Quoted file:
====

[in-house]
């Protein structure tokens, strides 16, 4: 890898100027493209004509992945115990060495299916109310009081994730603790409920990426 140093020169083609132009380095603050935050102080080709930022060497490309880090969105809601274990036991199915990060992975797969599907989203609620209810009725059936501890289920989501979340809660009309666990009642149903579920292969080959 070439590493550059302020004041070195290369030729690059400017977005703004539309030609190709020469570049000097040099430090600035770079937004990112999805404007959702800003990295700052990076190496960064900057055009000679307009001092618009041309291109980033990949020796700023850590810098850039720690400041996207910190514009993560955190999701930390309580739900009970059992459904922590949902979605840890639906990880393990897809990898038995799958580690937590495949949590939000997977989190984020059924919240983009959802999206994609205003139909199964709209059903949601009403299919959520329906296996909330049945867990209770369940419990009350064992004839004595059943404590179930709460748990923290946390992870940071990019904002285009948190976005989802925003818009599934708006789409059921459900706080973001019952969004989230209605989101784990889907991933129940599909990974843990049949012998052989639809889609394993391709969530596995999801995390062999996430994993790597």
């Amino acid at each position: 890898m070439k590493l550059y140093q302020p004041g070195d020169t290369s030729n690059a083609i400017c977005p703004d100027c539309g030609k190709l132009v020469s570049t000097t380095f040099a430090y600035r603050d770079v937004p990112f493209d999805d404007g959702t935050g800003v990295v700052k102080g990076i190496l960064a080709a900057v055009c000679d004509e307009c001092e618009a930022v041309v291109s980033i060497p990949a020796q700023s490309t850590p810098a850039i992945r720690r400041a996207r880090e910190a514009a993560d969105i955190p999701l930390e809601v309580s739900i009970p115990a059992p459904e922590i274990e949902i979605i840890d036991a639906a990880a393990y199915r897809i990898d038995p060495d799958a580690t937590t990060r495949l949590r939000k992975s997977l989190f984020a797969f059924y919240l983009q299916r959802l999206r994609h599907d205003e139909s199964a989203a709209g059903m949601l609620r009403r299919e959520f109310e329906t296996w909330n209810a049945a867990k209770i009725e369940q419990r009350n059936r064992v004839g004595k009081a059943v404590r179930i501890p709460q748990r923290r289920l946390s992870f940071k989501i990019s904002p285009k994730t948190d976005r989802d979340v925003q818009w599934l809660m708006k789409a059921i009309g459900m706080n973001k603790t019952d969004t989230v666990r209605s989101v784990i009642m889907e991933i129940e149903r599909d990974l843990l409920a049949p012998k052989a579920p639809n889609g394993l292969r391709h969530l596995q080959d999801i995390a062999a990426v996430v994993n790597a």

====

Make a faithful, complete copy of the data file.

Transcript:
[in-house]
């Protein structure tokens, strides 16, 4: 890898100027493209004509992945115990060495299916109310009081994730603790409920990426 140093020169083609132009380095603050935050102080080709930022060497490309880090969105809601274990036991199915990060992975797969599907989203609620209810009725059936501890289920989501979340809660009309666990009642149903579920292969080959 070439590493550059302020004041070195290369030729690059400017977005703004539309030609190709020469570049000097040099430090600035770079937004990112999805404007959702800003990295700052990076190496960064900057055009000679307009001092618009041309291109980033990949020796700023850590810098850039720690400041996207910190514009993560955190999701930390309580739900009970059992459904922590949902979605840890639906990880393990897809990898038995799958580690937590495949949590939000997977989190984020059924919240983009959802999206994609205003139909199964709209059903949601009403299919959520329906296996909330049945867990209770369940419990009350064992004839004595059943404590179930709460748990923290946390992870940071990019904002285009948190976005989802925003818009599934708006789409059921459900706080973001019952969004989230209605989101784990889907991933129940599909990974843990049949012998052989639809889609394993391709969530596995999801995390062999996430994993790597």
């Amino acid at each position: 890898m070439k590493l550059y140093q302020p004041g070195d020169t290369s030729n690059a083609i400017c977005p703004d100027c539309g030609k190709l132009v020469s570049t000097t380095f040099a430090y600035r603050d770079v937004p990112f493209d999805d404007g959702t935050g800003v990295v700052k102080g990076i190496l960064a080709a900057v055009c000679d004509e307009c001092e618009a930022v041309v291109s980033i060497p990949a020796q700023s490309t850590p810098a850039i992945r720690r400041a996207r880090e910190a514009a993560d969105i955190p999701l930390e809601v309580s739900i009970p115990a059992p459904e922590i274990e949902i979605i840890d036991a639906a990880a393990y199915r897809i990898d038995p060495d799958a580690t937590t990060r495949l949590r939000k992975s997977l989190f984020a797969f059924y919240l983009q299916r959802l999206r994609h599907d205003e139909s199964a989203a709209g059903m949601l609620r009403r299919e959520f109310e329906t296996w909330n209810a049945a867990k209770i009725e369940q419990r009350n059936r064992v004839g004595k009081a059943v404590r179930i501890p709460q748990r923290r289920l946390s992870f940071k989501i990019s904002p285009k994730t948190d976005r989802d979340v925003q818009w599934l809660m708006k789409a059921i009309g459900m706080n973001k603790t019952d969004t989230v666990r209605s989101v784990i009642m889907e991933i129940e149903r599909d990974l843990l409920a049949p012998k052989a579920p639809n889609g394993l292969r391709h969530l596995q080959d999801i995390a062999a990426v996430v994993n790597a």